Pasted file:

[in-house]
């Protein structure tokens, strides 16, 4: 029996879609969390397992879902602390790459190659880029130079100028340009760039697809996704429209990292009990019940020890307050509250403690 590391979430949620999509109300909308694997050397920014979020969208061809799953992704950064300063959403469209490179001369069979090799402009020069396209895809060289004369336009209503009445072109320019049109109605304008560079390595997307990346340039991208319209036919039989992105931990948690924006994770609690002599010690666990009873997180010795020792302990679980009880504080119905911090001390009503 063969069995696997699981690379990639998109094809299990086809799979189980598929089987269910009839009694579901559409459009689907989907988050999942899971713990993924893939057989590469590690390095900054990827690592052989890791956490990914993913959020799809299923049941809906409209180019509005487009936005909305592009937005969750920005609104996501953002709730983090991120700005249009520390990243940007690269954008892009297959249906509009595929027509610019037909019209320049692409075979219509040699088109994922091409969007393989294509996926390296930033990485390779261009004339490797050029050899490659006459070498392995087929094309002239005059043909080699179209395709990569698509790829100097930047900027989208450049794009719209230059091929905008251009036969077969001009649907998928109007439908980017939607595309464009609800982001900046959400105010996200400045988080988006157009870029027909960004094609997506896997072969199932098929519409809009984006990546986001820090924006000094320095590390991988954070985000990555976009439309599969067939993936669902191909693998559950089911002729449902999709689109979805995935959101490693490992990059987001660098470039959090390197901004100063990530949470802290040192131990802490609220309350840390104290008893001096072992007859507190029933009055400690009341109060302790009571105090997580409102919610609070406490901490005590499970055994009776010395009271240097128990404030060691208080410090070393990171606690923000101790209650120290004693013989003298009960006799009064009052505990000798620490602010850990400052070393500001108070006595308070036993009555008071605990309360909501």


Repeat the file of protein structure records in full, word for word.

[in-house]
């Protein structure tokens, strides 16, 4: 029996879609969390397992879902602390790459190659880029130079100028340009760039697809996704429209990292009990019940020890307050509250403690 590391979430949620999509109300909308694997050397920014979020969208061809799953992704950064300063959403469209490179001369069979090799402009020069396209895809060289004369336009209503009445072109320019049109109605304008560079390595997307990346340039991208319209036919039989992105931990948690924006994770609690002599010690666990009873997180010795020792302990679980009880504080119905911090001390009503 063969069995696997699981690379990639998109094809299990086809799979189980598929089987269910009839009694579901559409459009689907989907988050999942899971713990993924893939057989590469590690390095900054990827690592052989890791956490990914993913959020799809299923049941809906409209180019509005487009936005909305592009937005969750920005609104996501953002709730983090991120700005249009520390990243940007690269954008892009297959249906509009595929027509610019037909019209320049692409075979219509040699088109994922091409969007393989294509996926390296930033990485390779261009004339490797050029050899490659006459070498392995087929094309002239005059043909080699179209395709990569698509790829100097930047900027989208450049794009719209230059091929905008251009036969077969001009649907998928109007439908980017939607595309464009609800982001900046959400105010996200400045988080988006157009870029027909960004094609997506896997072969199932098929519409809009984006990546986001820090924006000094320095590390991988954070985000990555976009439309599969067939993936669902191909693998559950089911002729449902999709689109979805995935959101490693490992990059987001660098470039959090390197901004100063990530949470802290040192131990802490609220309350840390104290008893001096072992007859507190029933009055400690009341109060302790009571105090997580409102919610609070406490901490005590499970055994009776010395009271240097128990404030060691208080410090070393990171606690923000101790209650120290004693013989003298009960006799009064009052505990000798620490602010850990400052070393500001108070006595308070036993009555008071605990309360909501």